The Ancient Revolution That Made Our Modern Religious World

My new book Crucible of Faith is out tomorrow, September 19. I summarized the main arguments in an earlier post, but let me here present the opening section.

Jenkins-Crucible of copy

According to Matthew’s Gospel, Jesus told the frightening parable of the Wheat and the Tares. This tells of a man sowing good seed in a field. In the night, an enemy sows tares (weeds) among the wheat, and the two kinds of plant grow up together. The farmer tells his servants not to try purging the tares right now, or they will certainly damage the wheat in the process. “Let both grow together until the harvest. At that time I will tell the harvesters: First collect the weeds and tie them in bundles to be burned; then gather the wheat and bring it into my barn.” Jesus explains his meaning:

The one who sowed the good seed is the Son of Man.  The field is the world, and the good seed stands for the people of the kingdom. The weeds are the people of the evil one, and the enemy who sows them is the devil [diabolos]. The harvest is the end of the age, and the harvesters are angels…. The Son of Man will send out his angels, and they will weed out of his kingdom everything that causes sin and all who do evil. They will throw them into the blazing furnace, where there will be weeping and gnashing of teeth. Then the righteous will shine like the sun in the kingdom of their Father.

As with so many such stories credited to him, Jesus used commonplace rural imagery, but framed in a world-view that made many assumptions about spiritual realities, about the universe and its hierarchies. Among the themes offered, we find a forthcoming Day of Judgment, which is marked by apocalyptic fires. We read that God has a powerful adversary called the Devil, but he also mobilizes legions of loyal spiritual beings called angels. Depending on how we understand the passage, God exercises his earthly rule through the Son of Man, a messianic figure. Forces of good and evil, light and darkness, contend in the world until God’s final victory. People must be urgently concerned about these conflicts because their conduct in the present world will affect their fate in the afterlife. Heaven and Hell are ultimate realities.

Although this parable is unusually explicit in its hellfire imagery, the basic ideas are quite unsurprising to anyone who knows the West’s religious heritage. Angels and Judgment, Messiah and Satan, Hell and demons, cosmic warfare and a fallen world…. all are so obvious as to be totally unsurprising. What virtually no modern reader will understand from such a passage is just how radically new the themes and ideas were in historical terms at the time Jesus spoke.

In no sense was Jesus “telling the old, old story” from the Bible as he knew it, namely the Hebrew Bible or Old Testament. Nor, though, was he proclaiming a new cosmic framework that he had invented, or was revealing afresh. Rather, he was presenting a thoroughly new story, which had emerged over the two or three centuries before his time, but which had become so thoroughly integrated and acclimatized into Jewish religious thought as to seem inevitable.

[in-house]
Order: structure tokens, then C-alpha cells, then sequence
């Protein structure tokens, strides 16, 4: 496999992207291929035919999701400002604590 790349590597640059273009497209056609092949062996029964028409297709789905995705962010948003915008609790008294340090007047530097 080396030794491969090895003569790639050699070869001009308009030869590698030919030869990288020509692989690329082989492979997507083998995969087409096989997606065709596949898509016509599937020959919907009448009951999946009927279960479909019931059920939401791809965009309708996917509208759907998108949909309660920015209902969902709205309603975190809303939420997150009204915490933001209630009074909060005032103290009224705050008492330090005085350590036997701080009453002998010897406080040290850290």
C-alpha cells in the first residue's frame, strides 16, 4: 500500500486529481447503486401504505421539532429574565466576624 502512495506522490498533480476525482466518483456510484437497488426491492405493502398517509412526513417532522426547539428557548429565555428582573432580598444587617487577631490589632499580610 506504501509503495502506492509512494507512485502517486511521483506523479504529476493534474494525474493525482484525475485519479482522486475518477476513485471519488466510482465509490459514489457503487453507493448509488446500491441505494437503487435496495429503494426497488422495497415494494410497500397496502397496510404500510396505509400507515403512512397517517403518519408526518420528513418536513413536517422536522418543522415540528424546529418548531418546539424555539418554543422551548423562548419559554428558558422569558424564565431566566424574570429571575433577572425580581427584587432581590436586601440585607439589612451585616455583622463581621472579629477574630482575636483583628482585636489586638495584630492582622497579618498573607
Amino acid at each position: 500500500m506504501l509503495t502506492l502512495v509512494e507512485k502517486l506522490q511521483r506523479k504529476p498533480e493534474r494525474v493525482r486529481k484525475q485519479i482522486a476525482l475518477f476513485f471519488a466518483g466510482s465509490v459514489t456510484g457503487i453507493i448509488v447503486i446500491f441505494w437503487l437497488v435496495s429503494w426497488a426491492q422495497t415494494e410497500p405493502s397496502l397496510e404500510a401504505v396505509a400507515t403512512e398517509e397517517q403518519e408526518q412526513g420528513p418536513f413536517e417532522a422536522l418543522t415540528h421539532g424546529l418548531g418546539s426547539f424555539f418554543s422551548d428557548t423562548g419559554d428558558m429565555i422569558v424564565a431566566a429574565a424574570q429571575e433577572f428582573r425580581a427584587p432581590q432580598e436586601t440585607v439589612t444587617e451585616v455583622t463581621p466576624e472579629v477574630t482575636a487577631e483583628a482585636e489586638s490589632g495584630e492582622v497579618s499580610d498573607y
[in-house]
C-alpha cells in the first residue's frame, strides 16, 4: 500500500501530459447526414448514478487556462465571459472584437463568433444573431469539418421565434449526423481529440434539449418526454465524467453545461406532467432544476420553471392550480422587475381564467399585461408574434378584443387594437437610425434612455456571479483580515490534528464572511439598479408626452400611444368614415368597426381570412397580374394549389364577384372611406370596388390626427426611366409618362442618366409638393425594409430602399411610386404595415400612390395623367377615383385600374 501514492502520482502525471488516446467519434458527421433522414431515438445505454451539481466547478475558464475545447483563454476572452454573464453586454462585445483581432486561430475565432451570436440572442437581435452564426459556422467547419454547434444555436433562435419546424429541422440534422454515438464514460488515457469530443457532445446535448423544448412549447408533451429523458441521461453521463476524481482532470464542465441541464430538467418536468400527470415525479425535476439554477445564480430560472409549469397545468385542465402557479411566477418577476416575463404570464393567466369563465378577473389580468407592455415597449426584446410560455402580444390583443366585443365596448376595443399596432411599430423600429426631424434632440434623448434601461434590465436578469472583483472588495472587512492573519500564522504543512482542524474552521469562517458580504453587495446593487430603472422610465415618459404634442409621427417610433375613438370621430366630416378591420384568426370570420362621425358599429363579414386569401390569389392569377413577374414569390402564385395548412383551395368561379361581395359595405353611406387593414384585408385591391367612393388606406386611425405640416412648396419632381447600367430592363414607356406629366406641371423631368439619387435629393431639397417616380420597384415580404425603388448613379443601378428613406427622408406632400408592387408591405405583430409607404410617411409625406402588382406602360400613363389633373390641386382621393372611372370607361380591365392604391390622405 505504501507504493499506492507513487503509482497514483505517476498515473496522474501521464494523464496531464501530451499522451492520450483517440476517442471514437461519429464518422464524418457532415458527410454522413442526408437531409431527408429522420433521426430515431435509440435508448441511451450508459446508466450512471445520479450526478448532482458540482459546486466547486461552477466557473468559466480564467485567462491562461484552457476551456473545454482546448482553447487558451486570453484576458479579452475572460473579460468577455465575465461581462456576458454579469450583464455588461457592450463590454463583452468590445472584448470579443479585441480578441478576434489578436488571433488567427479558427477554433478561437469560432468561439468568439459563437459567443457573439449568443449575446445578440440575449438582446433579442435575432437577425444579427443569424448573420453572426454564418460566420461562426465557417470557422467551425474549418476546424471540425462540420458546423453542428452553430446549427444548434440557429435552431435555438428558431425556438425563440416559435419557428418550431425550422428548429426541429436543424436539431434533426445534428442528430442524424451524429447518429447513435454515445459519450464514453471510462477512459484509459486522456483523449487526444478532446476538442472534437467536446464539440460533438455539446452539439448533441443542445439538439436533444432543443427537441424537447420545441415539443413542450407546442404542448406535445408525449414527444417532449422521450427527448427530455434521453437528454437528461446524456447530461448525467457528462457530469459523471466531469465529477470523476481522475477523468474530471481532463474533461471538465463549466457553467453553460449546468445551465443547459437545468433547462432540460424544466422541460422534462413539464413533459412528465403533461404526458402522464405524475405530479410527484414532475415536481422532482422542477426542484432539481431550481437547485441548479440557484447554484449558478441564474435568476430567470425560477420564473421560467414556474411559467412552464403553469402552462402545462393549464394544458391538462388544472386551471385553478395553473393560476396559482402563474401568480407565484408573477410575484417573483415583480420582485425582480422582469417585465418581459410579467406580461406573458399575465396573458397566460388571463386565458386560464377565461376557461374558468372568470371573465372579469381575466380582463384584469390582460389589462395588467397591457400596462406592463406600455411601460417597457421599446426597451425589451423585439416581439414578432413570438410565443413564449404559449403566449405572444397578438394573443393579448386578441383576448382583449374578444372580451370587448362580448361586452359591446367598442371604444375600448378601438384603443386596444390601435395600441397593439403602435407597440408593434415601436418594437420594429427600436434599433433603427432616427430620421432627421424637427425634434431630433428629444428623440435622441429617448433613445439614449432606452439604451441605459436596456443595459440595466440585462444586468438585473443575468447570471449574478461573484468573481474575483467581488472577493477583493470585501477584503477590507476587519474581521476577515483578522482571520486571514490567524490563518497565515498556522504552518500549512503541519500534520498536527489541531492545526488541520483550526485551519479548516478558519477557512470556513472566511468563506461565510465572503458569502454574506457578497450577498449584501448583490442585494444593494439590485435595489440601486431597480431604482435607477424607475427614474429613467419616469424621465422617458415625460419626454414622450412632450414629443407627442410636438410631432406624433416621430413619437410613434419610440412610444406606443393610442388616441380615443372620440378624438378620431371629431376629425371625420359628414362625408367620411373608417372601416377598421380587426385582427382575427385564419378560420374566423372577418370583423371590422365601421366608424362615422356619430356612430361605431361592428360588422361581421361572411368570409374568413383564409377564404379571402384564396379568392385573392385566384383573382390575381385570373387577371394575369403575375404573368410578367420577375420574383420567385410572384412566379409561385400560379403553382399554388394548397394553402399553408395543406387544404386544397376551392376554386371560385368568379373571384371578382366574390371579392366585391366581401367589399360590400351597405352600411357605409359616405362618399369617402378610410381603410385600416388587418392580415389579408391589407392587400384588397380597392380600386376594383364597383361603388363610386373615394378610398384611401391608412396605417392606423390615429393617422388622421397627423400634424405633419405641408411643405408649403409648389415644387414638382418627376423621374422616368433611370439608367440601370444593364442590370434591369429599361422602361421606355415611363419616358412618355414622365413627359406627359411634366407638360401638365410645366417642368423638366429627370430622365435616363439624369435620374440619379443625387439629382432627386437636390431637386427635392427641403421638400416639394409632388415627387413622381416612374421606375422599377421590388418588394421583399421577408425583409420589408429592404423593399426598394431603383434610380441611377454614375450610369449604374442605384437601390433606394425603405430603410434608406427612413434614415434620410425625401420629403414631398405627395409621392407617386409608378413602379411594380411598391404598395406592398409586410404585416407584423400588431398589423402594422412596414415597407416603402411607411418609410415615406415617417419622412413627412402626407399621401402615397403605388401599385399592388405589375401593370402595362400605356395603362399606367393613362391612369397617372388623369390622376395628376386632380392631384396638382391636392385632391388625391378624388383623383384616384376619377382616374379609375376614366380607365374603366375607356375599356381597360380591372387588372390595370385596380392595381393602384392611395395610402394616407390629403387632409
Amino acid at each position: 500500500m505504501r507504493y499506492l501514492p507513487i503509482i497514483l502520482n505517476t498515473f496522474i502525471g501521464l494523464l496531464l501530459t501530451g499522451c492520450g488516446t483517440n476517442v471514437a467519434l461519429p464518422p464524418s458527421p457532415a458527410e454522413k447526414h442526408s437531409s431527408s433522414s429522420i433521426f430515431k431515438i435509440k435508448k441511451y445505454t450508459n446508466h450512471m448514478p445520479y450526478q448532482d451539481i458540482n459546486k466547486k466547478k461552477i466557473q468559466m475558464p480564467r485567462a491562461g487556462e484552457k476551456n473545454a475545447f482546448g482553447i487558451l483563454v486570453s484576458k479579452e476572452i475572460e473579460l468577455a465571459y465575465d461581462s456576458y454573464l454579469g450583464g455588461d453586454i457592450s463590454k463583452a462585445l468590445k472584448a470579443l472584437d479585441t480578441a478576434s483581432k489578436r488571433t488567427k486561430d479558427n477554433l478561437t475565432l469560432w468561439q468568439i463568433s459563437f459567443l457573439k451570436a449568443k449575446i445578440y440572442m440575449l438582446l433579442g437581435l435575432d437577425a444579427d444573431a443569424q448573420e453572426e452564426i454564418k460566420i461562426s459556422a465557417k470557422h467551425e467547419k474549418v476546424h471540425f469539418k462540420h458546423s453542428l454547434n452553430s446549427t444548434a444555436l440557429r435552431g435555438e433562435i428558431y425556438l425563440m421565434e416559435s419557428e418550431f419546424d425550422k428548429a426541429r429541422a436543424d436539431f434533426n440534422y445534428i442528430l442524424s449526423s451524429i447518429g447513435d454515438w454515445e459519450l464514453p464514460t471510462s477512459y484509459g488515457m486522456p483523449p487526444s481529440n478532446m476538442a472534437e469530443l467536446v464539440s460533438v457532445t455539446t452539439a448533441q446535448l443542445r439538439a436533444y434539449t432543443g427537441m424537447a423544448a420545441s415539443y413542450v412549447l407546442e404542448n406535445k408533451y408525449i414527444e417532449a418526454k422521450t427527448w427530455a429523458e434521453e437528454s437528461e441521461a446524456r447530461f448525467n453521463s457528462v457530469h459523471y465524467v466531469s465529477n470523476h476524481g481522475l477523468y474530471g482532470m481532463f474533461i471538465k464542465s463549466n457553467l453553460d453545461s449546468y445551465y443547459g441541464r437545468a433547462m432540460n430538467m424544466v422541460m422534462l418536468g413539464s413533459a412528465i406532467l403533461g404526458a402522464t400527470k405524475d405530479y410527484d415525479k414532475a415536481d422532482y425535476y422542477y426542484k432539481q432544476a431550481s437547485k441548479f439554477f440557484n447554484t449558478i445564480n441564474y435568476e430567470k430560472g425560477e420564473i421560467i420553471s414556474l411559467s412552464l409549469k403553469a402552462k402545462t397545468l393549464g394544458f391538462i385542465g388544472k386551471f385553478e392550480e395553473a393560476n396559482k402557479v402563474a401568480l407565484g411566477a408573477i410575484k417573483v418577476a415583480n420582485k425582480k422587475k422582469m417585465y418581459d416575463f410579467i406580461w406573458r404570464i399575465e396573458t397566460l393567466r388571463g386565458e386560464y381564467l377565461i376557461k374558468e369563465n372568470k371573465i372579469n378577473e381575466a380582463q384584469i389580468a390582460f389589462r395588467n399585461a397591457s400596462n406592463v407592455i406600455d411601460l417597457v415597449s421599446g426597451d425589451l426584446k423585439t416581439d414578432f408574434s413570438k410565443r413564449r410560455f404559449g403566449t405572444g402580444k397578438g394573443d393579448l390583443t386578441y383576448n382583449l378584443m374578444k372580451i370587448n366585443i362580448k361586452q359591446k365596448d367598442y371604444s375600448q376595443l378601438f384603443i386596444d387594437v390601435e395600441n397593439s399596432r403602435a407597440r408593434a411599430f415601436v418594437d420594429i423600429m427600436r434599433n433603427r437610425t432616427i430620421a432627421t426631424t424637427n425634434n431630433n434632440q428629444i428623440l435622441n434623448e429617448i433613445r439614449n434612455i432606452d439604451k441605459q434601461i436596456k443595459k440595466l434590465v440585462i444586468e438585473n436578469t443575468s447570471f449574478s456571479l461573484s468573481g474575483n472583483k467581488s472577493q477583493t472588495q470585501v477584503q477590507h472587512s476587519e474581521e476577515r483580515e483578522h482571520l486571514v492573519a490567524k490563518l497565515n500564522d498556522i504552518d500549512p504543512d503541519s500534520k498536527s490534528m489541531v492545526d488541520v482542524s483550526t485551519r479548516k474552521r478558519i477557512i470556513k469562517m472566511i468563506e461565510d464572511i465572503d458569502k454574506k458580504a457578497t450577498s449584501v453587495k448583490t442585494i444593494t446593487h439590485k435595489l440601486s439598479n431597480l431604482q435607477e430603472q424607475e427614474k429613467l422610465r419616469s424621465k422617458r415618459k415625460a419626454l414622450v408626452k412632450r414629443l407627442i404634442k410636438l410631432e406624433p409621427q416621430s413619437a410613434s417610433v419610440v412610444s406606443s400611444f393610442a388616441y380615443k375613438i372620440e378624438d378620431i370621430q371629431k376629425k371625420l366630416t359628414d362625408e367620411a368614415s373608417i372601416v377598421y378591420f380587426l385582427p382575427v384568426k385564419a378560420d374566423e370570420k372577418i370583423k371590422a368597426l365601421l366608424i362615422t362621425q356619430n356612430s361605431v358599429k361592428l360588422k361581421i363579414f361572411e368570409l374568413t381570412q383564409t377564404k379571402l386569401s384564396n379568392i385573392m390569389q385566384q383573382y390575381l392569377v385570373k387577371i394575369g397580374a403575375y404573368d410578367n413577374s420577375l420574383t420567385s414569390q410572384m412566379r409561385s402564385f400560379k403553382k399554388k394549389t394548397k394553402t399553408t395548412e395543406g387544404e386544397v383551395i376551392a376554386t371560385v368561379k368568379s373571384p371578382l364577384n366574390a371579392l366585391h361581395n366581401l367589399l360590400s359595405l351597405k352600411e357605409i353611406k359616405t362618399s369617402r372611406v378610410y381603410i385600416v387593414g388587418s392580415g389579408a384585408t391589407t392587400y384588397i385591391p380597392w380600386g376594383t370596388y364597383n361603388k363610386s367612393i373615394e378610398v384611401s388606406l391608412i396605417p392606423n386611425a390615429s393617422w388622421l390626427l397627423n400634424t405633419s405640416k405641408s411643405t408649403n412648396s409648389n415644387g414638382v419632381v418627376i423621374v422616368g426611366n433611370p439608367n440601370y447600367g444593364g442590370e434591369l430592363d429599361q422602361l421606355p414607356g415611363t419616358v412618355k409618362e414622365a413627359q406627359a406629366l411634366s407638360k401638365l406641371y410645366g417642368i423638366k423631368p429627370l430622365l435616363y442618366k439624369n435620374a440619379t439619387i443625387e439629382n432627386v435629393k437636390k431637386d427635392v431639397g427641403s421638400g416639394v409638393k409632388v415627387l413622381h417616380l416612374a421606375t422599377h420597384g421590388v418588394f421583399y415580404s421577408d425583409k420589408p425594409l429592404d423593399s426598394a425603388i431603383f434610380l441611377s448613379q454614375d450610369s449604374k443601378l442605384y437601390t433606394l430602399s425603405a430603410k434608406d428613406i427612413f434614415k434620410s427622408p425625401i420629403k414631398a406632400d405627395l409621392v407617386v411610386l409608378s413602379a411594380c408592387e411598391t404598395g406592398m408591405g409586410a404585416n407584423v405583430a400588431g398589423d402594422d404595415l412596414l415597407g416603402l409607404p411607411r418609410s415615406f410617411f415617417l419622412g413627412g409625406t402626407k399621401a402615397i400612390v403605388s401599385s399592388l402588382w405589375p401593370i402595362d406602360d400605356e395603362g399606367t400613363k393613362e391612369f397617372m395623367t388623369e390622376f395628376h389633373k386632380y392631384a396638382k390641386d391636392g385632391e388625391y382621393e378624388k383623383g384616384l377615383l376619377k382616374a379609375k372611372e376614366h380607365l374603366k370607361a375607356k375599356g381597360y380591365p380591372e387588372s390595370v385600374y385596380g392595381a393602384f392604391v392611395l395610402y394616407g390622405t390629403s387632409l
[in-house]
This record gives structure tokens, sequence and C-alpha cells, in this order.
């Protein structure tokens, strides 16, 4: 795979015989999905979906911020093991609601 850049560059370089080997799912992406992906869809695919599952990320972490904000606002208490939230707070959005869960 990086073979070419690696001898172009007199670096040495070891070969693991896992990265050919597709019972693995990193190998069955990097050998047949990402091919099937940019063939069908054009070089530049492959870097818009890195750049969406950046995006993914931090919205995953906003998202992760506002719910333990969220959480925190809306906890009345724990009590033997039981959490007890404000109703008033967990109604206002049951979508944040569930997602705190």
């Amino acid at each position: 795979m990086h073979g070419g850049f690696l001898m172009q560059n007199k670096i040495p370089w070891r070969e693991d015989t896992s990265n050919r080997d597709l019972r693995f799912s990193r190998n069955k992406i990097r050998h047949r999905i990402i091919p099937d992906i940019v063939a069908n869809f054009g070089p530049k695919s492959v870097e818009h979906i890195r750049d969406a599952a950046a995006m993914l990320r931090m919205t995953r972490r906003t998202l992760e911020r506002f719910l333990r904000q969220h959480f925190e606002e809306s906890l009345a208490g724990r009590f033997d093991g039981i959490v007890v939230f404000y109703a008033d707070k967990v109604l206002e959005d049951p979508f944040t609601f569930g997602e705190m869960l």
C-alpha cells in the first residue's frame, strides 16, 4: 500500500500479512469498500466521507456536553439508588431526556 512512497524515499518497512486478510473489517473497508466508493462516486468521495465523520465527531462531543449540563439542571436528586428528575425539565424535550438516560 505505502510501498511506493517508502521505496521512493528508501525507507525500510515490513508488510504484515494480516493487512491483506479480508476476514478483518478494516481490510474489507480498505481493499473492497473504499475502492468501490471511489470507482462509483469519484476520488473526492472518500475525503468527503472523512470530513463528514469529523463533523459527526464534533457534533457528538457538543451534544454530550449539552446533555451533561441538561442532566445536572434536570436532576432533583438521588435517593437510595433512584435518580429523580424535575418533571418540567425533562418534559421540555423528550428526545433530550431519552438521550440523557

A revolution is a transformation so fundamental that it is impossible for anyone living after that change to imagine what conditions were like beforehand. Between about 250 BC and 50 BC, the Jewish world experienced a far-reaching spiritual revolution that in effect created the religious assumptions on which the Western world has been based ever since. So familiar have those assumptions become, in fact, that it seems incredible to us to imagine an alternative, or to think back to a time when these did not exist. Hence, we wrongly tend to back-project those ideas into the older world, and into the Hebrew Bible itself.

In Jesus’s time, the Pharisees and Sadducees were two of the great religious/political parties contesting for the control of the Jewish world. As the Book of Acts notes, “The Sadducees say that there is no Resurrection, and that there are neither angels nor spirits, but the Pharisees believe all these things” (Acts 23.8). Christian writers long debated how the Sadducees could have formed their seemingly skeptical and materialist opinions, but in fact they were just following the older Jewish world-view described in the Hebrew Bible, or Old Testament. It was the Pharisees who were the radical modernizers, who had absorbed all the innovations that had grown up in the previous couple of centuries. The Sadducees were simply stubborn conservatives who refused to acknowledge the inconceivable theological changes under way during the Crucible years.

Those critical centuries, before the turn of the Common Era, made the religious world the West has known ever since. Without this transformation, neither Christianity nor Islam would exist, and Judaism itself would have been unimaginably different.

Such a radical transformation of religious thought in such a relatively brief period makes this one of the most revolutionary times in human thought. Yet the fact of that change, and the profundity of its character, is rarely acknowledged. In those centuries, the Jewish and Jewish-derived world was a fiery crucible of values, faiths and ideas, from which emerged wholly new religious syntheses. That era, and that transformation, is the subject of Crucible of Faith. Or as the subtitle reads, this was The Ancient Revolution That Made Our Modern Religious World.

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